Your Morning Security Spotlight

November 21, 2017 | Leave a Comment

By Jacob Serpa, Product Marketing Manager, Bitglass

The top cybersecurity stories of the week revolved around malware and breaches. Infections and data theft remain very threatening realities for the enterprise.

400 Million Malware Infections in Q3 of 2017
In the last few months, malware has successfully infected hundred of millions of devices around the world. As time passes, threats will continue to become more sophisticated, effective, and global in reach. To defend themselves, organizations must remain informed about current malware trends.

Fileless Attacks Are on the Rise
It is estimated that 35 percent of all cyberattacks in 2018 will be fileless. This kind of attack occurs when users click on unsafe URLs that run malicious scripts through Flash, for example. Rather than rely solely on security measure that only monitor for threatening files, the enterprise should adopt solutions that can defend against zero-footprint threats.

Terdot Malware Demonstrates the Future of Threats
The Terdot malware, which can surveil emails and alter social media posts in order to propagate, is serving as an example of the evolution of malware. More and more, threats will include reconnaissance capabilities and increasing sophistication. Hackers are looking to refine their methods and contaminate as many devices as possible.

Spoofed Black Friday Apps Steal Information and Spread Malware
In their rush to buy discounted products, many individuals are downloading malicious applications that masquerade as large retailers offering Black Friday specials. As information is stolen from affected devices and malware makes its way to more endpoints, businesses that support bring your own device (BYOD) must be mindful of how they secure data and defend against threats.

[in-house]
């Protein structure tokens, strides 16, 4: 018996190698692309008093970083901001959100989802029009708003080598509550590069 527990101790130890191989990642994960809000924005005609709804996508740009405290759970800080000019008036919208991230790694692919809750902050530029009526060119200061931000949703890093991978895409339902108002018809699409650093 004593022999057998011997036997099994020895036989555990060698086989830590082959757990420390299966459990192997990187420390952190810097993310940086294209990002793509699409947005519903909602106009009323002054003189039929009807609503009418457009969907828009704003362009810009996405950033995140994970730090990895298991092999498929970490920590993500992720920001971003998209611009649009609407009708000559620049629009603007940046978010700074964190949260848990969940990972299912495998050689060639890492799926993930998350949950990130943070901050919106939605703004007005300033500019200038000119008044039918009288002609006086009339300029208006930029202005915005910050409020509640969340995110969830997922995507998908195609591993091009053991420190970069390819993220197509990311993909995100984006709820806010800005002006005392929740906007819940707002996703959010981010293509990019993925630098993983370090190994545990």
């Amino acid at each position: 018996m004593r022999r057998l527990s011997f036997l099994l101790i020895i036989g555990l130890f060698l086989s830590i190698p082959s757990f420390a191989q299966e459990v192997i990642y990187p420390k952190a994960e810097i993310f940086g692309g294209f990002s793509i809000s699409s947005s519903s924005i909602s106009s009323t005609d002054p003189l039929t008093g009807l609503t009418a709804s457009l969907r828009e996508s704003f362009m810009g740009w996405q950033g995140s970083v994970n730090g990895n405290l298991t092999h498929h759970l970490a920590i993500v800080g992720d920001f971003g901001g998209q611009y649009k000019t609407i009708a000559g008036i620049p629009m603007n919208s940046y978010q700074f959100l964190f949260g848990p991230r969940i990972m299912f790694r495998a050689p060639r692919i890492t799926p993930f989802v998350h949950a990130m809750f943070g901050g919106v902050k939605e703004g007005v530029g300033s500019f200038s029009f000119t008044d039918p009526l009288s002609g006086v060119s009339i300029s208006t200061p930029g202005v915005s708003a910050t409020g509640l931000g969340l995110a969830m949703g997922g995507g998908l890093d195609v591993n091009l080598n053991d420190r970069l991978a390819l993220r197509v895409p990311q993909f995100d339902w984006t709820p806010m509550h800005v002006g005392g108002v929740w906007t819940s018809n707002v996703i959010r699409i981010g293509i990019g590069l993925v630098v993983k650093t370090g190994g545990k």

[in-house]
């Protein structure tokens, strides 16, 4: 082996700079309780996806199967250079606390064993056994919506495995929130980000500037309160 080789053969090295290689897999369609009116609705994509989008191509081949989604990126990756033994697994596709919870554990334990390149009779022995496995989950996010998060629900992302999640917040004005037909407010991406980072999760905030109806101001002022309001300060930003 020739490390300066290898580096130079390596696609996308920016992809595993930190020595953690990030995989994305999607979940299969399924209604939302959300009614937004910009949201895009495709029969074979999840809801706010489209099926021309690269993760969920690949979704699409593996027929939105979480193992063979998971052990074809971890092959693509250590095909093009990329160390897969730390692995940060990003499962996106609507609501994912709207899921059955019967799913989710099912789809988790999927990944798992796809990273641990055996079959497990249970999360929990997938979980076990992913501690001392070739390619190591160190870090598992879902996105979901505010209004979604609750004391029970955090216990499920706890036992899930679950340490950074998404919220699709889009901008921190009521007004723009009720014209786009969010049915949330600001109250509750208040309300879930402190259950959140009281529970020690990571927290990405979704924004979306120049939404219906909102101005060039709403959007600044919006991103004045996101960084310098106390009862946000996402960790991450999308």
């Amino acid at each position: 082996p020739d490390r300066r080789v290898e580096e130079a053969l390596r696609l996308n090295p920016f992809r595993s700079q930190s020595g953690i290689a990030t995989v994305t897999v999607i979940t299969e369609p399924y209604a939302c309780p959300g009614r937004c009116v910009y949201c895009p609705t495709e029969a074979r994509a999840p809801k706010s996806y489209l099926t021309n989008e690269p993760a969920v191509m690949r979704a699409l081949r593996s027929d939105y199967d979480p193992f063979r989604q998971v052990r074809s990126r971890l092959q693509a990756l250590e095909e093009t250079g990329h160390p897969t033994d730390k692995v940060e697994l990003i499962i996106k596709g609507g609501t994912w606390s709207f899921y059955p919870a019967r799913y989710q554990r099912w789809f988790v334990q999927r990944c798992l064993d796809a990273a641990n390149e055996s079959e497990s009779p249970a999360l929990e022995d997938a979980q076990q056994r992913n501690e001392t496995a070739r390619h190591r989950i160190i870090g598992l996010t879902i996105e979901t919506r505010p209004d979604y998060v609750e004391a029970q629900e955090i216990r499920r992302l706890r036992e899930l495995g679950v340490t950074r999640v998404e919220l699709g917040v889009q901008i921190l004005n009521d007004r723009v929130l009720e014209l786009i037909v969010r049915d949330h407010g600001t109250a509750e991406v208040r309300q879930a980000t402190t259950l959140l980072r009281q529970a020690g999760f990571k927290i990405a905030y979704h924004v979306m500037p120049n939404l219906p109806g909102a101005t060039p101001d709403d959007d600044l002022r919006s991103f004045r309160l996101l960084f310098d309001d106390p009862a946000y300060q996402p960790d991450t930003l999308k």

What to Do in the Event of a Breach
ITPro posted an article on how organizations should respond when their public cloud instances are breached. Rather than assume that cloud app vendors perfectly address all security concerns, organizations must understand the shared responsibility model of cloud security. While vendors are responsible for securing infrastructure and cloud apps themselves, it is up to the enterprise to secure data as it is accessed and moved to devices. As such, remediation strategies vary depending on how breaches occur (compromised credentials versus underlying infrastructure being attacked).

Clearly, the top stories from the week were concerned with what can go wrong when using the cloud. To combat these threats, organizations must first understand them. From there, they can adopt the appropriate security solutions. To take the first step and learn more about threats in the cloud, download this report.

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